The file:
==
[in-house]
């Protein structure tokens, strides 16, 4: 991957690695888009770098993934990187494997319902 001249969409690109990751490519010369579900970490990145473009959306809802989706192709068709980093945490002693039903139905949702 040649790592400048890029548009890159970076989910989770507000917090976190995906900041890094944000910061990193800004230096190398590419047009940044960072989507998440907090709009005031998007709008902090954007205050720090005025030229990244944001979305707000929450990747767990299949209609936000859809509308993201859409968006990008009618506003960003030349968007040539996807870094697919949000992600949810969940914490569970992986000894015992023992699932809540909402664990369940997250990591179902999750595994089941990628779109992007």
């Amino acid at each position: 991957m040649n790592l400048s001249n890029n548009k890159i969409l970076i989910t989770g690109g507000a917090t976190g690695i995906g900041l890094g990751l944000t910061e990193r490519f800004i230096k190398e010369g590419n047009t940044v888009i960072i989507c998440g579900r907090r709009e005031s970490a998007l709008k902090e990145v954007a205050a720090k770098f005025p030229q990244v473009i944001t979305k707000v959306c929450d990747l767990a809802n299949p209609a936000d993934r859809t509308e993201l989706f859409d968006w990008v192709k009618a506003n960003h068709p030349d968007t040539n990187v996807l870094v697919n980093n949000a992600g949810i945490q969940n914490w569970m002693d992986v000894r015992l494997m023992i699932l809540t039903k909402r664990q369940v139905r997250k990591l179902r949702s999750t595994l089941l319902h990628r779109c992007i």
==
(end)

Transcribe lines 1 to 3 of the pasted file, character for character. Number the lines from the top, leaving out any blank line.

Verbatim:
[in-house]
């Protein structure tokens, strides 16, 4: 991957690695888009770098993934990187494997319902 001249969409690109990751490519010369579900970490990145473009959306809802989706192709068709980093945490002693039903139905949702 040649790592400048890029548009890159970076989910989770507000917090976190995906900041890094944000910061990193800004230096190398590419047009940044960072989507998440907090709009005031998007709008902090954007205050720090005025030229990244944001979305707000929450990747767990299949209609936000859809509308993201859409968006990008009618506003960003030349968007040539996807870094697919949000992600949810969940914490569970992986000894015992023992699932809540909402664990369940997250990591179902999750595994089941990628779109992007």
């Amino acid at each position: 991957m040649n790592l400048s001249n890029n548009k890159i969409l970076i989910t989770g690109g507000a917090t976190g690695i995906g900041l890094g990751l944000t910061e990193r490519f800004i230096k190398e010369g590419n047009t940044v888009i960072i989507c998440g579900r907090r709009e005031s970490a998007l709008k902090e990145v954007a205050a720090k770098f005025p030229q990244v473009i944001t979305k707000v959306c929450d990747l767990a809802n299949p209609a936000d993934r859809t509308e993201l989706f859409d968006w990008v192709k009618a506003n960003h068709p030349d968007t040539n990187v996807l870094v697919n980093n949000a992600g949810i945490q969940n914490w569970m002693d992986v000894r015992l494997m023992i699932l809540t039903k909402r664990q369940v139905r997250k990591l179902r949702s999750t595994l089941l319902h990628r779109c992007i």